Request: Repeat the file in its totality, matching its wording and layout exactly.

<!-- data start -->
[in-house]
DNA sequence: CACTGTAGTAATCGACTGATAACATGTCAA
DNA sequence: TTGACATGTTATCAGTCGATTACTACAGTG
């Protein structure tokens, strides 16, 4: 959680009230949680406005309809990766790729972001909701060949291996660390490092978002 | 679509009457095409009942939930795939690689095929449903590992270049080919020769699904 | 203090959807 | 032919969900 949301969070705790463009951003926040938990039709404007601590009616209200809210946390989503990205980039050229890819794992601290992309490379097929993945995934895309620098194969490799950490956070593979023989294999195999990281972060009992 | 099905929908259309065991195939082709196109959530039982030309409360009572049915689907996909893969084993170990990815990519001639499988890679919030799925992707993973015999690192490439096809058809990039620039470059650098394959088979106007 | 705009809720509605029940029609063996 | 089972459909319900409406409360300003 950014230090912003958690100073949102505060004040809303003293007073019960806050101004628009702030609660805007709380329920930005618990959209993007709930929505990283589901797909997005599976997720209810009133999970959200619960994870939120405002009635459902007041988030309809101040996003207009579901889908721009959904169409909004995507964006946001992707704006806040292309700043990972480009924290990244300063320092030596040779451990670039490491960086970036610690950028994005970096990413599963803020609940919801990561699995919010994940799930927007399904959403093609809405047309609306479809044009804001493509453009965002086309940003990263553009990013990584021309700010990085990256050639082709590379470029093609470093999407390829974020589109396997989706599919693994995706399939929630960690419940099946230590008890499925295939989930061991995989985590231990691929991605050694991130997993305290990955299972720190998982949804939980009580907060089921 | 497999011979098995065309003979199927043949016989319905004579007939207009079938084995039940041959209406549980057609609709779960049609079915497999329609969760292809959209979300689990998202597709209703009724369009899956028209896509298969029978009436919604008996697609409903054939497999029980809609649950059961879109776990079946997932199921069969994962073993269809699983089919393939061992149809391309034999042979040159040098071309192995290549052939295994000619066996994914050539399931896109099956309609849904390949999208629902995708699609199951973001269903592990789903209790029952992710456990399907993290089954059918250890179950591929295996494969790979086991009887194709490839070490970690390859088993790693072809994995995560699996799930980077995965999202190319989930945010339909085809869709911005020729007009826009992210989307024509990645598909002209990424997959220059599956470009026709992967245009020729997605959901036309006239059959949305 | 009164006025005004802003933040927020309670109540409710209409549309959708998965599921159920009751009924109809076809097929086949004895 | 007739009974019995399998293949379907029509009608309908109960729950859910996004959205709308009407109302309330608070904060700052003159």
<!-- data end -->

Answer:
[in-house]
DNA sequence: CACTGTAGTAATCGACTGATAACATGTCAA
DNA sequence: TTGACATGTTATCAGTCGATTACTACAGTG
């Protein structure tokens, strides 16, 4: 959680009230949680406005309809990766790729972001909701060949291996660390490092978002 | 679509009457095409009942939930795939690689095929449903590992270049080919020769699904 | 203090959807 | 032919969900 949301969070705790463009951003926040938990039709404007601590009616209200809210946390989503990205980039050229890819794992601290992309490379097929993945995934895309620098194969490799950490956070593979023989294999195999990281972060009992 | 099905929908259309065991195939082709196109959530039982030309409360009572049915689907996909893969084993170990990815990519001639499988890679919030799925992707993973015999690192490439096809058809990039620039470059650098394959088979106007 | 705009809720509605029940029609063996 | 089972459909319900409406409360300003 950014230090912003958690100073949102505060004040809303003293007073019960806050101004628009702030609660805007709380329920930005618990959209993007709930929505990283589901797909997005599976997720209810009133999970959200619960994870939120405002009635459902007041988030309809101040996003207009579901889908721009959904169409909004995507964006946001992707704006806040292309700043990972480009924290990244300063320092030596040779451990670039490491960086970036610690950028994005970096990413599963803020609940919801990561699995919010994940799930927007399904959403093609809405047309609306479809044009804001493509453009965002086309940003990263553009990013990584021309700010990085990256050639082709590379470029093609470093999407390829974020589109396997989706599919693994995706399939929630960690419940099946230590008890499925295939989930061991995989985590231990691929991605050694991130997993305290990955299972720190998982949804939980009580907060089921 | 497999011979098995065309003979199927043949016989319905004579007939207009079938084995039940041959209406549980057609609709779960049609079915497999329609969760292809959209979300689990998202597709209703009724369009899956028209896509298969029978009436919604008996697609409903054939497999029980809609649950059961879109776990079946997932199921069969994962073993269809699983089919393939061992149809391309034999042979040159040098071309192995290549052939295994000619066996994914050539399931896109099956309609849904390949999208629902995708699609199951973001269903592990789903209790029952992710456990399907993290089954059918250890179950591929295996494969790979086991009887194709490839070490970690390859088993790693072809994995995560699996799930980077995965999202190319989930945010339909085809869709911005020729007009826009992210989307024509990645598909002209990424997959220059599956470009026709992967245009020729997605959901036309006239059959949305 | 009164006025005004802003933040927020309670109540409710209409549309959708998965599921159920009751009924109809076809097929086949004895 | 007739009974019995399998293949379907029509009608309908109960729950859910996004959205709308009407109302309330608070904060700052003159």